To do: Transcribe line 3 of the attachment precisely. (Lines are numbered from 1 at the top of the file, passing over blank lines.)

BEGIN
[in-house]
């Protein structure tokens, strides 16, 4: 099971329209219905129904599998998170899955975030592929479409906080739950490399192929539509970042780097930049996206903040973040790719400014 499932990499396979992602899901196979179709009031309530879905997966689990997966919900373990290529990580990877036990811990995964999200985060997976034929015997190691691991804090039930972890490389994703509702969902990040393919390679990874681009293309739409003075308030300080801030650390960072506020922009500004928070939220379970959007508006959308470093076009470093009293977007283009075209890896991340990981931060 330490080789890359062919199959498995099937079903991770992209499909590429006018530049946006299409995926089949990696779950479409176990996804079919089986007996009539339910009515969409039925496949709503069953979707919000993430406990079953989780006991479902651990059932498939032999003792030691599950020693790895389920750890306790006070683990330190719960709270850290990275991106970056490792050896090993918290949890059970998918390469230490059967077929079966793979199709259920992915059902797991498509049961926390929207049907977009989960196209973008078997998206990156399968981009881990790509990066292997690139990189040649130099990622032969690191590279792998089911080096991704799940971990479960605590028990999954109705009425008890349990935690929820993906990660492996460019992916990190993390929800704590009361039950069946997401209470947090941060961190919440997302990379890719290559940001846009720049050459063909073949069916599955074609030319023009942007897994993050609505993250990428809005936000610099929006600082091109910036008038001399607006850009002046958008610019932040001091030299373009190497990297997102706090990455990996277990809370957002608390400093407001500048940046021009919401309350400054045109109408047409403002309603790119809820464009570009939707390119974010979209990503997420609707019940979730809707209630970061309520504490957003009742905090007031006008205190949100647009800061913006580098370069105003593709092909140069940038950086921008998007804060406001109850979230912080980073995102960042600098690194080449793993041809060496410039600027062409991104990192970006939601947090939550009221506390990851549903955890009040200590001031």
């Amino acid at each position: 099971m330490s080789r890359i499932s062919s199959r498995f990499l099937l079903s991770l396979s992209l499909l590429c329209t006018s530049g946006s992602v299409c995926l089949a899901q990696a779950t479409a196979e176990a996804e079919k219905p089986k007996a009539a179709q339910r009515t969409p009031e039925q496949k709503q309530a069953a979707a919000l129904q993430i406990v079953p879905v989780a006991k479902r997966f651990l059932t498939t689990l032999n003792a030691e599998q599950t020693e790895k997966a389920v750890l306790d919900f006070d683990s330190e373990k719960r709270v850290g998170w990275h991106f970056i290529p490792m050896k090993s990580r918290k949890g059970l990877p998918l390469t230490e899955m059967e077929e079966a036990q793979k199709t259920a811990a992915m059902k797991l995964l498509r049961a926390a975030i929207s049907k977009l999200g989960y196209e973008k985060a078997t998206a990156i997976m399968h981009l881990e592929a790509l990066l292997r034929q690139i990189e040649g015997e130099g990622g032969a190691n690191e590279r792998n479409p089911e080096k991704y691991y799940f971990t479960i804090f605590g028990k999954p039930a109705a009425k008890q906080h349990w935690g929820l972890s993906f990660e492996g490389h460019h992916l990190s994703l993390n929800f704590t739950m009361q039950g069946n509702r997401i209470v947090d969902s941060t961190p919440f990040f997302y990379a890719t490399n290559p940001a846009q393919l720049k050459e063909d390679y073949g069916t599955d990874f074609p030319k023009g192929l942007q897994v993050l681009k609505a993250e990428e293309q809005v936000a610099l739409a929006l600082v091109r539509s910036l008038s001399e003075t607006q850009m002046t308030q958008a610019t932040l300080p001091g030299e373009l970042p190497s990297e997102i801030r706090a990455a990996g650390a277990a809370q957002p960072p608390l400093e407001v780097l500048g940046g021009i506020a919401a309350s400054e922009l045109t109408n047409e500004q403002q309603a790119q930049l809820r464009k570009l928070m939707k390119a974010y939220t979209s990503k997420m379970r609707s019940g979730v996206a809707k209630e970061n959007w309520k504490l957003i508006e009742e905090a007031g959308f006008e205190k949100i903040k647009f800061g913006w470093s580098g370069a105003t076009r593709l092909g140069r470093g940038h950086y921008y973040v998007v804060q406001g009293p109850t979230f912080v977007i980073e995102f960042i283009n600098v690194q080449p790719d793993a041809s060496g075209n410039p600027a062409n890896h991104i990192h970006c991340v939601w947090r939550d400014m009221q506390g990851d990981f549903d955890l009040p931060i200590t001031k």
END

């Amino acid at each position: 099971m330490s080789r890359i499932s062919s199959r498995f990499l099937l079903s991770l396979s992209l499909l590429c329209t006018s530049g946006s992602v299409c995926l089949a899901q990696a779950t479409a196979e176990a996804e079919k219905p089986k007996a009539a179709q339910r009515t969409p009031e039925q496949k709503q309530a069953a979707a919000l129904q993430i406990v079953p879905v989780a006991k479902r997966f651990l059932t498939t689990l032999n003792a030691e599998q599950t020693e790895k997966a389920v750890l306790d919900f006070d683990s330190e373990k719960r709270v850290g998170w990275h991106f970056i290529p490792m050896k090993s990580r918290k949890g059970l990877p998918l390469t230490e899955m059967e077929e079966a036990q793979k199709t259920a811990a992915m059902k797991l995964l498509r049961a926390a975030i929207s049907k977009l999200g989960y196209e973008k985060a078997t998206a990156i997976m399968h981009l881990e592929a790509l990066l292997r034929q690139i990189e040649g015997e130099g990622g032969a190691n690191e590279r792998n479409p089911e080096k991704y691991y799940f971990t479960i804090f605590g028990k999954p039930a109705a009425k008890q906080h349990w935690g929820l972890s993906f990660e492996g490389h460019h992916l990190s994703l993390n929800f704590t739950m009361q039950g069946n509702r997401i209470v947090d969902s941060t961190p919440f990040f997302y990379a890719t490399n290559p940001a846009q393919l720049k050459e063909d390679y073949g069916t599955d990874f074609p030319k023009g192929l942007q897994v993050l681009k609505a993250e990428e293309q809005v936000a610099l739409a929006l600082v091109r539509s910036l008038s001399e003075t607006q850009m002046t308030q958008a610019t932040l300080p001091g030299e373009l970042p190497s990297e997102i801030r706090a990455a990996g650390a277990a809370q957002p960072p608390l400093e407001v780097l500048g940046g021009i506020a919401a309350s400054e922009l045109t109408n047409e500004q403002q309603a790119q930049l809820r464009k570009l928070m939707k390119a974010y939220t979209s990503k997420m379970r609707s019940g979730v996206a809707k209630e970061n959007w309520k504490l957003i508006e009742e905090a007031g959308f006008e205190k949100i903040k647009f800061g913006w470093s580098g370069a105003t076009r593709l092909g140069r470093g940038h950086y921008y973040v998007v804060q406001g009293p109850t979230f912080v977007i980073e995102f960042i283009n600098v690194q080449p790719d793993a041809s060496g075209n410039p600027a062409n890896h991104i990192h970006c991340v939601w947090r939550d400014m009221q506390g990851d990981f549903d955890l009040p931060i200590t001031k």